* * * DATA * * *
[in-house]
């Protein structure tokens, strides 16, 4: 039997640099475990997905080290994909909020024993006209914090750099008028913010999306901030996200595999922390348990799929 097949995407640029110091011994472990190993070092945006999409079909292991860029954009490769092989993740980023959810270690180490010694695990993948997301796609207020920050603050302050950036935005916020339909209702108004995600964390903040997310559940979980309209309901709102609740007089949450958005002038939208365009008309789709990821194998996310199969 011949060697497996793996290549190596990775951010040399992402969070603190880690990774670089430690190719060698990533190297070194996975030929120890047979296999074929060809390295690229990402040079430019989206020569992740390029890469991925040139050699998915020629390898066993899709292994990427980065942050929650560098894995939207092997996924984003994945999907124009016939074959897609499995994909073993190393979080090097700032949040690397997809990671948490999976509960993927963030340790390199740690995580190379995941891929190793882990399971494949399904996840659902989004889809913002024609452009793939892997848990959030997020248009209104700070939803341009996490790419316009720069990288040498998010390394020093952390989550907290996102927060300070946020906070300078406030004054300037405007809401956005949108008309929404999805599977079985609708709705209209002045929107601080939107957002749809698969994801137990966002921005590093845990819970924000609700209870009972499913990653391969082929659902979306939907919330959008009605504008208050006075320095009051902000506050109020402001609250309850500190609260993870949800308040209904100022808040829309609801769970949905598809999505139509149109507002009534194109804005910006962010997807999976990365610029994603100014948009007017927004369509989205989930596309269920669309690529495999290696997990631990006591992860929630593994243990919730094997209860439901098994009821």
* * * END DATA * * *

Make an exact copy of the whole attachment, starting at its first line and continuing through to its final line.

[in-house]
């Protein structure tokens, strides 16, 4: 039997640099475990997905080290994909909020024993006209914090750099008028913010999306901030996200595999922390348990799929 097949995407640029110091011994472990190993070092945006999409079909292991860029954009490769092989993740980023959810270690180490010694695990993948997301796609207020920050603050302050950036935005916020339909209702108004995600964390903040997310559940979980309209309901709102609740007089949450958005002038939208365009008309789709990821194998996310199969 011949060697497996793996290549190596990775951010040399992402969070603190880690990774670089430690190719060698990533190297070194996975030929120890047979296999074929060809390295690229990402040079430019989206020569992740390029890469991925040139050699998915020629390898066993899709292994990427980065942050929650560098894995939207092997996924984003994945999907124009016939074959897609499995994909073993190393979080090097700032949040690397997809990671948490999976509960993927963030340790390199740690995580190379995941891929190793882990399971494949399904996840659902989004889809913002024609452009793939892997848990959030997020248009209104700070939803341009996490790419316009720069990288040498998010390394020093952390989550907290996102927060300070946020906070300078406030004054300037405007809401956005949108008309929404999805599977079985609708709705209209002045929107601080939107957002749809698969994801137990966002921005590093845990819970924000609700209870009972499913990653391969082929659902979306939907919330959008009605504008208050006075320095009051902000506050109020402001609250309850500190609260993870949800308040209904100022808040829309609801769970949905598809999505139509149109507002009534194109804005910006962010997807999976990365610029994603100014948009007017927004369509989205989930596309269920669309690529495999290696997990631990006591992860929630593994243990919730094997209860439901098994009821």